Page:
Messages from the Dark Side

Adam Smith's Invisible Hand

The Invisible Hand - 2010

I didn’t intend to produce such dark images. They just seemed to happen. The first came from a picture of some sponges along the beach, and the second is the old “Steeple Building” in the Christiansted historic district. Yes, centuries before its most recent reincarnation as a National Park Service asset, the Steeple Building was a Lutheran church.

These may reflect my growing sadness and feelings of helplessness in the face of the tragedy taking place in the Gulf of Mexico — especially as that tragedy is just one outcome of the free market fundamentalism that has us in its grip. While it may not be healthy to focus on the negative, it can also be a mistake to bury it and pretend the darkness does not exist.

The subversion ritual is done

The Subversion - 2010

15 Comments on “Messages from the Dark Side

  1. Although the top image is lighter than the second one, I feel it’s creepier. It sort of looks like one of those bewitched mandrake roots turning into a homunculus’s hand that is covering a face.

  2. It is an overwhelming tragedy and to speak out is a good and honorable thing to do. You are not alone in your view, if that helps at all.

    Your work is haunting, disturbing and beautiful. Each of these stand alone as excellent works. I can even see remnants of hope in them.

    Keep speaking.

  3. Hi razzbuffnik! I think the hand is creepier, too. It was an odd finger-like sponge washed up on shore, not too different from bewitched mandrake roots — the perfect material for an image of the “invisible hand”.

  4. Thanks, Melinda. Interesting that you see remnants of hope in them. I think that stifling one’s opinion also stifles hope… so an expression of the darkness will bring its own light and hope with it.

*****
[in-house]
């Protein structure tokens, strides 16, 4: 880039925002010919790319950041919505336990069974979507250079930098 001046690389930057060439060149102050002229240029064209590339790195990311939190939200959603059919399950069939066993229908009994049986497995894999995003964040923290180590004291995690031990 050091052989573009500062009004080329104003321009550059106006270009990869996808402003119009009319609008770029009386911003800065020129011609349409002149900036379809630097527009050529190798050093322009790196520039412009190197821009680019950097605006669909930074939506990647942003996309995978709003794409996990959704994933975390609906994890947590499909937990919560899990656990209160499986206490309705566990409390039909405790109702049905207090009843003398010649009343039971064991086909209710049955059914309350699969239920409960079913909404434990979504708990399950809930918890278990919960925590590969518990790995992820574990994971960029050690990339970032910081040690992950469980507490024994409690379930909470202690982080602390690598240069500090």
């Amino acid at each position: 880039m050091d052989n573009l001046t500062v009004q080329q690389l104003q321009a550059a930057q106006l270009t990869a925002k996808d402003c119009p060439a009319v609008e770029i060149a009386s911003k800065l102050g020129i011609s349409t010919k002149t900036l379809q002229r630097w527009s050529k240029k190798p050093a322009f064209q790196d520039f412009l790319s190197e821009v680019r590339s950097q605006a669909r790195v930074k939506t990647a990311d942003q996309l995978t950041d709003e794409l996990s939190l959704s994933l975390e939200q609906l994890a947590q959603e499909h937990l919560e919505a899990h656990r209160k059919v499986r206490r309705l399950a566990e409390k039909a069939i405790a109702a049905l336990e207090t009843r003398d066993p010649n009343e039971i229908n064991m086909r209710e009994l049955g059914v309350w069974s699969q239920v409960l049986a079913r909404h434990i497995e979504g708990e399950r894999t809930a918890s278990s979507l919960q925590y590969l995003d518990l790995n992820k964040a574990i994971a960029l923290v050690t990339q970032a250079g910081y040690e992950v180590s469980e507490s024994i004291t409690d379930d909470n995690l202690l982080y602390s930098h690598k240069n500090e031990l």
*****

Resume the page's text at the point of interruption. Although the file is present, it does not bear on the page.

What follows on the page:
5. My subconscious speaks a very strange dark monologue from time to time. If I write down what I’m thinking about, I usually realize that something outward is involved and I never noticed it.
    … I usually just turn the music up a level, drink more, pretend to throw my tv out the window and kick imaginary things when this happens.
    I’m not into denial: I’m a realist that knows kicking something imaginary is all I have going for me … at the moment.

    note: why don’t BP executives and safety inspectors live closer to my foot?

  6. oh! I see my nextdoor neighbour’s carrots in the first image … and possibly a chicken doing a high five in the foreground of the second.

  7. Funny, planetross! Carrots and a high-fiving chicken! I especially love the chicken image, that’s just about right! As for kicking things, didn’t I see a picture of you kicking the bucket a few days ago? Or were you just kicking the dandelions? In any case, it’s time someone kicked some butt…

  8. The first one instantly gave the Hebe jeebees. ;+) The second my first thought was it would make a really good book cover. Lots of movement I also really like the color choices.

  9. Don, I just referenced your comment, “it is like the center of the earth is bleeding” about the oil spill. That phrase has stayed with me. The second image just fascinates me and not the least fascinating thing is that you did it. It is so different from some of your other work and yet so strong, confident.

  10. Thanks, Pat! The imagery in that phrase is arresting, isn’t it? I’m glad you found “The Subversion” interesting. It is different for me, both in the techniques I used and in the heavier use of symbolism. But it felt right for the subject.

  11. It’s good when you can paint out your emotions and find a form for them. I prefer the lower image to the upper one, it seems to have taken on some sort of other dimensional life of its own but despite that, or perhaps included in it, the sadness does come through.

  12. Thanks, Val. Indeed, it is good to be able to paint about what one is feeling. Glad you like the spooky church!

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